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Wall Street Won't Share the Wealth, But It Will Share the Code

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Wall Street Won't Share the Wealth, But It Will Share the Code

NYSE Technologies shares code with the 99%.

Wall Street isn’t the most magnanimous of places. In fact, several thousand people continue to Occupy Wall Street because it won’t share what it has with others.

But NYSE Technologies is happy to play against type.

NYSE Technologies is the IT division of NYSE Euronext, the company that operates the New York Stock Exchange and various other exchanges across the globe. In essence, it provides tech services to the financial outfits that use these exchanges — investment banks and hedge funds and other trading firms — and for years, it has charged these companies to stream market data through an online interface it calls MAMA.

But on Monday, the company open sourced MAMA, giving away a technology that financial firms across the industry have long paid good money for. The idea is to create a standard interface for all market data services, so that even the smallest financial institutions can play the markets more easily.

“We want to create a community around open and common standards so that we can driving the cost and friction out of global trading,” NYSE Technologies CEO Stanley Young tells Wired.

“At the moment, it’s a very fragmented, very complex, very costly place to do business — especially if you’re a fund manager sitting somewhere in the Midwest and you want to execute trades on one hundred exchanges across the world.”

It’s a common message from Young and company, who seek to streamline the trading game in more ways than one. Yes, the company realizes that many will meet this message with a healthy amount of skepticism. And, in this case, it aims to counter the skepticism by open sourcing its code in tandem with the Linux Foundation, the non-profit consortium that has backed Linus Torvalds’ open source operating system since 2000.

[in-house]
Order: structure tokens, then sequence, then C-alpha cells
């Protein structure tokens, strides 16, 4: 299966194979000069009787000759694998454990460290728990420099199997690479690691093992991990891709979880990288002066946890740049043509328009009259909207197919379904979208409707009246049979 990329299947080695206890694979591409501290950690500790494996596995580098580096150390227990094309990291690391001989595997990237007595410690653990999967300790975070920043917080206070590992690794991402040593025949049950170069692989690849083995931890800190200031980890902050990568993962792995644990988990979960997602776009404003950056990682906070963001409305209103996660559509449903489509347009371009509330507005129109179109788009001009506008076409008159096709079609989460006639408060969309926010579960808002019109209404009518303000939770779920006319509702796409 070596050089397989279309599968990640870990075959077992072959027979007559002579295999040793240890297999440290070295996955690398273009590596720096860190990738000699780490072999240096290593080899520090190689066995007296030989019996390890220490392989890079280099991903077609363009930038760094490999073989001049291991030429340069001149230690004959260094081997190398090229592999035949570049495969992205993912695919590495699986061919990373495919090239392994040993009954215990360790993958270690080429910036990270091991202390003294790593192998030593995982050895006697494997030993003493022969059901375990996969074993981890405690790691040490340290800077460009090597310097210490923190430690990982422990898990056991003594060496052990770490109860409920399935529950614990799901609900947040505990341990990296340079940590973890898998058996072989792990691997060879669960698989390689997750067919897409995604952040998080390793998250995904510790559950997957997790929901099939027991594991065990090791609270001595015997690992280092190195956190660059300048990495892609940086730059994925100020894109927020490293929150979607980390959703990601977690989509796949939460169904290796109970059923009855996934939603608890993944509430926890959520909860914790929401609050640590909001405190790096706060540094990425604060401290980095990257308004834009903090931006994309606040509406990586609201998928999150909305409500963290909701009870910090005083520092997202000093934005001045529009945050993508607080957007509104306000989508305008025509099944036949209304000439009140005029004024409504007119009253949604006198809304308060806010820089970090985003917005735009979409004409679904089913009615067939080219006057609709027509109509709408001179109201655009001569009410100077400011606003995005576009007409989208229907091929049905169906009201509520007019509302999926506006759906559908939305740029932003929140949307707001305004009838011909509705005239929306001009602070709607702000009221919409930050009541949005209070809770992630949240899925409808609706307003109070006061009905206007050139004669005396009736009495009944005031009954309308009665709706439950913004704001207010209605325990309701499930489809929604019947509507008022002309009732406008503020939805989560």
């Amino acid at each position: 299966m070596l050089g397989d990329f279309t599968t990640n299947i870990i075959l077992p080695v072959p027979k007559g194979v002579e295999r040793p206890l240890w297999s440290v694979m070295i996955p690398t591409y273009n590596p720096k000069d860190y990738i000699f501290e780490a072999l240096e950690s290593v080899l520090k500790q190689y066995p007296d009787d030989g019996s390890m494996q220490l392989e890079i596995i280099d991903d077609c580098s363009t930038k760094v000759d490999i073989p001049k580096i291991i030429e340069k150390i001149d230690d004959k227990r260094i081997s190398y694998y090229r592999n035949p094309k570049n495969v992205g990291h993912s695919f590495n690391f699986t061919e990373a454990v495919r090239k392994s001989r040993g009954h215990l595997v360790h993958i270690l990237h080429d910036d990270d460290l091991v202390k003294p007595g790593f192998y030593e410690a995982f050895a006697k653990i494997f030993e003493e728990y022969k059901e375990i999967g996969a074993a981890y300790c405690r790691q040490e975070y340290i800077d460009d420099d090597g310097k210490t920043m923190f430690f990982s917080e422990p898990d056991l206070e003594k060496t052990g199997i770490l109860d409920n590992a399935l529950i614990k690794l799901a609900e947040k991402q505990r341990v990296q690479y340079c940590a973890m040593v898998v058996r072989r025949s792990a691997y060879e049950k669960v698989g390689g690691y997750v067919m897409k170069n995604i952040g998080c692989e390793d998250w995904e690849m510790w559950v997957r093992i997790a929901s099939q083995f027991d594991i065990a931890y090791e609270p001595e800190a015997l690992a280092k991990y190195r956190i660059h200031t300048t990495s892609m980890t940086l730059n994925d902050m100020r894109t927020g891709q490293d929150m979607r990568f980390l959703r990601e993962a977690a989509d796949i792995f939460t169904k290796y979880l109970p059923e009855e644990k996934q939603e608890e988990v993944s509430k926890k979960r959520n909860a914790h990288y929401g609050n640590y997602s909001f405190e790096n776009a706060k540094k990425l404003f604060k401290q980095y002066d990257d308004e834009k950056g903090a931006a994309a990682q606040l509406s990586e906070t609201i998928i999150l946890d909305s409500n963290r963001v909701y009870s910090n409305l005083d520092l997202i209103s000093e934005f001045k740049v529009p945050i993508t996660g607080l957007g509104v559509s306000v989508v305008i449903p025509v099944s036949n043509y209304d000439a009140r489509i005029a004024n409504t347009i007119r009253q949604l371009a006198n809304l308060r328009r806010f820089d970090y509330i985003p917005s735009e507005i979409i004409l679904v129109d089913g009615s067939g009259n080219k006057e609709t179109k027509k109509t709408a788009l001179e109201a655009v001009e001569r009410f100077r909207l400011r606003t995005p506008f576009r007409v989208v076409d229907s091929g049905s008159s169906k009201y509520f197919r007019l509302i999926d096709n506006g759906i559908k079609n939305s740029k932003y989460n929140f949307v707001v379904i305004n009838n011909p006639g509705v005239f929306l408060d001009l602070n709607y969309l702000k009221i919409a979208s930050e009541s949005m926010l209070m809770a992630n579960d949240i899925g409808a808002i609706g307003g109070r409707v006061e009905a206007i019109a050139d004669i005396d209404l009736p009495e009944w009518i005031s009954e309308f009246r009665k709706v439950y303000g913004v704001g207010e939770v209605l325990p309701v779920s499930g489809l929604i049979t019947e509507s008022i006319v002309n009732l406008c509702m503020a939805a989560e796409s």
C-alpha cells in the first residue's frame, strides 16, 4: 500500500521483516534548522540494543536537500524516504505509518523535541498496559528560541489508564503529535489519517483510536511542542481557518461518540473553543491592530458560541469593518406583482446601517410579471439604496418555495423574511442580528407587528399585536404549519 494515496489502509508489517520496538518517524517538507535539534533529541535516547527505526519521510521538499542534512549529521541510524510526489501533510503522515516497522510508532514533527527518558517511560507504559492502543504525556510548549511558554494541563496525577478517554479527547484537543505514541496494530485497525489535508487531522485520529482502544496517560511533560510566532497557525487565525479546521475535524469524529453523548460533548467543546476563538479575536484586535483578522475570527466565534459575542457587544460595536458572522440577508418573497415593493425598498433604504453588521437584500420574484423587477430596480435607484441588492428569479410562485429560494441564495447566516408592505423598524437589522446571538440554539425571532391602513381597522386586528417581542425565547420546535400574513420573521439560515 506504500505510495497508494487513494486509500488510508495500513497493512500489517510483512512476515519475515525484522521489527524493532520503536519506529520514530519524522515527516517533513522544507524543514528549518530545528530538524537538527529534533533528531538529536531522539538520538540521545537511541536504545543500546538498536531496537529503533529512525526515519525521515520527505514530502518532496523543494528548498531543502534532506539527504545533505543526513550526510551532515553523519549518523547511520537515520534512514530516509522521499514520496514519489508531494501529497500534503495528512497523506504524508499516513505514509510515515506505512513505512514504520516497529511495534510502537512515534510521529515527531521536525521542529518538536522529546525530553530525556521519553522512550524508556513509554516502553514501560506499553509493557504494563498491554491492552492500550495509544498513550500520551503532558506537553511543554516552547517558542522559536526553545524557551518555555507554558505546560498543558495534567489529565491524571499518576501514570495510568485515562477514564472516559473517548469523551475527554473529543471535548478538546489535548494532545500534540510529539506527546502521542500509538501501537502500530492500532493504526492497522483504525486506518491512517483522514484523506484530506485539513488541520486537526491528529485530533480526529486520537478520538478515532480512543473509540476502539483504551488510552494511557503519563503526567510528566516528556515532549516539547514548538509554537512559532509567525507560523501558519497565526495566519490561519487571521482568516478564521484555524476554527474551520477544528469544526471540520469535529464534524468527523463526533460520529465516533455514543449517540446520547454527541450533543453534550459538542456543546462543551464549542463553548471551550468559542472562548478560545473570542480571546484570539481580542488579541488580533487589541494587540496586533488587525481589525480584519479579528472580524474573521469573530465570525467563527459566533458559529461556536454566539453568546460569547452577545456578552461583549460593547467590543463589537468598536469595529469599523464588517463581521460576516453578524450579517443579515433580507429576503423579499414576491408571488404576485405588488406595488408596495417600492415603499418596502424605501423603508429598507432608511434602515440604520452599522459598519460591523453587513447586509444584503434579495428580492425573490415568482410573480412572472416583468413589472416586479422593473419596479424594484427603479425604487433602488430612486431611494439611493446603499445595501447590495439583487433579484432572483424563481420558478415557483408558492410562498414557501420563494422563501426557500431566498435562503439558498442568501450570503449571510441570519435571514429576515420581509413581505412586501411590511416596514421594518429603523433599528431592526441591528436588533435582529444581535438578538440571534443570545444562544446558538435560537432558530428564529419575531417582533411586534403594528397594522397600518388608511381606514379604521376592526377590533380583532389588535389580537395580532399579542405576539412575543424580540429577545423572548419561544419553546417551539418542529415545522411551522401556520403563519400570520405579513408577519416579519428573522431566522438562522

But the larger point is that in open sourcing MAMA, the IT outfit plans to make even more money than before. If more firms are trading and trading more frequently, this can only benefit NYSE Technologies — and its parent company. “But we have a broader, commercial strategy” says Tony McManus, NYSE’s global engineer of enterprise software. “We see this as an opportunity to drive more of our products to more customers.”

Though Wall Street isn’t known for open sourcing its own software, it has been using existing open source software — most notably Linux — for years. “This misconception about Wall Street is that it’s conservative — that it would be the last industry to do this kind of thing — but it’s really the opposite when it comes to technology,” says Linux Foundation Executive Director Jim Zemlin.

“Wall Street finds ways to innovate — and fast.”

MAMA’s full name isn’t quite as catchy as its acronym. The Middleware Agnostic Messaging API has been in use since the middle of the last decade, letting banks and funds tap into an NYSE software platform that streams data from more than 200 global markets. The open source incarnation is known as, yes, OpenMAMA, and the hope is that it will be adopted by other outfits streaming market data in much the same way, including Reuters, Bloomberg, Active Financial, and SR Labs.

Tony McManus tells us that NYSE is already in discussions with some competitors, but he declined to say who. The open source effort is already backed by such names as JP Morgan and Bank of America Merrill Lynch, and McManus envisions such institutions building their applications based on the API (application programming interface).

“If we open source, it gives our customers, our partners, and other vendors an entry point into our platform, but it’s also an entry point into their platforms as well,” he says. “That removes a huge amount of friction and a huge amount of cost on the customer side, because it lets them to plug into a single API that accesses contents from multiple sources.”

It’s an idealistic pitch. But Jim Zemlin says it makes perfect sense, comparing the NYSE Technologies to the IBM of a decade ago. “When IBM entered the Linux business, people asked why. IBM had spent a lot of money on — and charged a lot for — operating system software,” he says. “But IBM realized it could innovate at a higher level. At a certain point, you realize it’s in your best interest to share a certain amount of your technical stack with your peers.”

And you realize it even if you’re on Wall Street.

Cade Metz is the editor of Wired Enterprise. If you have a NEWS TIP related to this story -- or to anything else in the world of big tech -- please email him. His address is cade_metz [a]


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